In 1947, Robinson received a reenlistment bonus of $360 and 60 days of leave. He and Gloria borrowed a car with questionable brakes and drove to Illinois to visit his family and then to Kentucky, where they married Nov. 16, 1947. They were married for 55 years, until her death on Valentine’s Day in 2002.

    They moved to southeastern Connecticut when he was stationed at the Naval Submarine Base in Groton in the late 1940s, and bought their Waterford home in 1957.

    Over his 12 years aboard the Witek, he spent a great deal of time at sea, away from his wife and growing family. It was a difficult time for them all. Phone calls were a rarity, but they had letters. "Letters were free then,” Robinson recalls.

    It was the Cold War, and the Witek, a retrofitted, experimental destroyer, hunted Russian submarines. “When you went out to sea, you never knew what was going to happen, so naturally, you worried, but it got to the point where it was just, every day, living day by day. That was the main thing," he said. "I remember submarines scared the hell out of us, you know?”

    His thoughts were never far from his family, and he said Gloria "must have had a heck of a lot harder time than I did, because we had three kids.” The three, Roy Jr., Tommy and Judy, were eventually joined by a fourth, Greg, two years before Robinson retired from the Navy in 1962.

    But he did not actually retire. He spent the next 22 years in engineering at Pfizer before retiring again and going to work at his wife’s business, Gloria’s Gift Shop in Niantic. He ended his working years helping in one of Greg’s businesses, Campus Spirit Shoppe in New London.

    While he did stop working for a paycheck, he did not stop working. This past winter, he split two cords of wood with an axe, though he says he has slowed down since he had to get a pacemaker in late March.

    He says he does not know what to attribute his longevity to. “I never even gave that a thought as the years went by. I never even thought you could get that old. I just kept plugging along and didn’t realize until I was 90 years old.”

    Though he claims not to know how he made it to 100, he does offer some advice. “Don’t smoke, and don’t booze it up too much,” he counsels. “Not saying that I haven’t done that; I have. When I was a youngster, I had my parties,” but these days, he is content with one ice-cold beer each afternoon.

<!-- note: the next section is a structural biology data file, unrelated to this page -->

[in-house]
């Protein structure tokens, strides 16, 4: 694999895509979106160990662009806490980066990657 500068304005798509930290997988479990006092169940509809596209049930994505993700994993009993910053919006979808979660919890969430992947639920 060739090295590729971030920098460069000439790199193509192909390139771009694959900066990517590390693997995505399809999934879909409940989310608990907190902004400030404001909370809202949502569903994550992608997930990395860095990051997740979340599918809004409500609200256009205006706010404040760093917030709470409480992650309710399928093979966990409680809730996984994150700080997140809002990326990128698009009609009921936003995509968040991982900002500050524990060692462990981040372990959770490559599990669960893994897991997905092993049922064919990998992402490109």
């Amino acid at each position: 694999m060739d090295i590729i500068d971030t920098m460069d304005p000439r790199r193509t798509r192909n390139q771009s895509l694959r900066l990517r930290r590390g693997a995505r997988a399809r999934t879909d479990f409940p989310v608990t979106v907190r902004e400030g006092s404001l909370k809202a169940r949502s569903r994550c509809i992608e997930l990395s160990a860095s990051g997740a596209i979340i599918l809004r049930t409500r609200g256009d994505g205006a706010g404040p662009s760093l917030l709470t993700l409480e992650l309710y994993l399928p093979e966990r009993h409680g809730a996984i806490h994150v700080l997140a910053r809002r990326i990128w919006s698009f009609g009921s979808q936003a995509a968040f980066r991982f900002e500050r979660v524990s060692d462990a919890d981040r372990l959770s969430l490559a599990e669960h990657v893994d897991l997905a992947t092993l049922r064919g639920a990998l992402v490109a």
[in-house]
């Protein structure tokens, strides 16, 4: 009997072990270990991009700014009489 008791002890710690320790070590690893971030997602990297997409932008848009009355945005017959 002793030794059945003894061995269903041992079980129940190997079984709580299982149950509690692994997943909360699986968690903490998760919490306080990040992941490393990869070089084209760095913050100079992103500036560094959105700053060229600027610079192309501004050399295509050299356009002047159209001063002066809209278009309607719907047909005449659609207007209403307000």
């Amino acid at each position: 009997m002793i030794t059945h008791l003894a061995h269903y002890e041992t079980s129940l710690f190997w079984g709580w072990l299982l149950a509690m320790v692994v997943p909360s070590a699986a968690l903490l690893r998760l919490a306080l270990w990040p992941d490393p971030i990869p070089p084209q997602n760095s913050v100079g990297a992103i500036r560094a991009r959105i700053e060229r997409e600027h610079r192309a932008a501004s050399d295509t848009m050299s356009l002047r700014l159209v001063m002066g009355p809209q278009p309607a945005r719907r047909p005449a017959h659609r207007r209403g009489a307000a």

With luck, the new pacemaker will allow his three surviving children, six grandchildren and 12 great-grandchildren to continue to see history through the eyes of the man who lived it.

    Editor's note: Chief Torpedoman's Mate Chase Rivers is related to the reporter.

    Culinary Submarine Specialist Chief Brian Khader reads the framed letter from Capt. Kenneth M. Curtin Jr., the Commanding Officer of the Naval Submarine Base in Groton, to retired Navy Chief Machinist Mate Roy N. Robinson, center, during his 100th birthday celebration Saturday, June 25, 2022, at his home in Waterford. A moment later Chief Torpedoman's Mate Chase Rivers, right, presented Robinson with a shadowbox with his service ribbons and patches from the ships he served on. Robinson joined the Navy in 1942 and served on the battleship USS Texas, the destroyers USS Witek and USS Harlan R. Dickson during his 20-year career in the Navy. (Dana Jensen/The Day)
    Retired Navy Chief Machinist Mate Roy N. Robinson, center, shakes hands with Waterford First Selectman Rob Brule, left, after Brule and Waterford Selectwoman Jody Nazarchyk, right, presented him with official citations from the town and a General Assembly on Saturday, June 25, 2022, during his 100th birthday celebration at his home in Waterford. Robinson joined the Navy in 1942 and served for 20 years. (Dana Jensen/The Day)
    Family members and friends, right, gather to listen while retired Navy Chief Machinist Mate Roy N. Robinson, center, talks to Chief Torpedoman's Mate Chase Rivers, left, and Culinary Submarine Specialist Chief Brian Khader, not shown, from the Naval Submarine Base in Groton, about Robinson's time in the Navy during his 100th birthday celebration Saturday, June 25, 2022, at his home in Waterford. Rivers and Khader attended the party to deliver a framed letter and a Connecticut's Submarine Century coin from Capt. Kenneth M. Curtin Jr., the commanding officer of the Naval Submarine Base in Groton. Robinson joined the Navy in 1942 and served on the battleship USS Texas, the destroyers USS Witek and USS Harlan R. Dickson during his for 20-year career in the Navy. (Dana Jensen/The Day)
    Retired Navy Chief Machinist Mate Roy N. Robinson, right, talks to Chief Torpedoman´s Mate Chase Rivers, left, and Culinary Submarine Specialist Chief Brian Khader, not shown, from the Naval Submarine Base in Groton, about Robinson's time in the Navy during his 100th birthday celebration Saturday, June 25, 2022, at his home in Waterford. Rivers and Khader attended the party to deliver a framed letter and a Connecticut's Submarine Century coin from Capt. Kenneth M. Curtin Jr., the commanding officer of the Naval Submarine Base in Groton and also a shadowbox with his service ribbons and patches from the ships he served on. Robinson joined the Navy in 1942 and served on the battleship USS Texas, the destroyers USS Witek and USS Harlan R. Dickson during his for 20-year career in the Navy. (Dana Jensen/The Day)
    Roy Robinson Sr., a World War II, veteran who lives in Waterford, is turning 100 this month.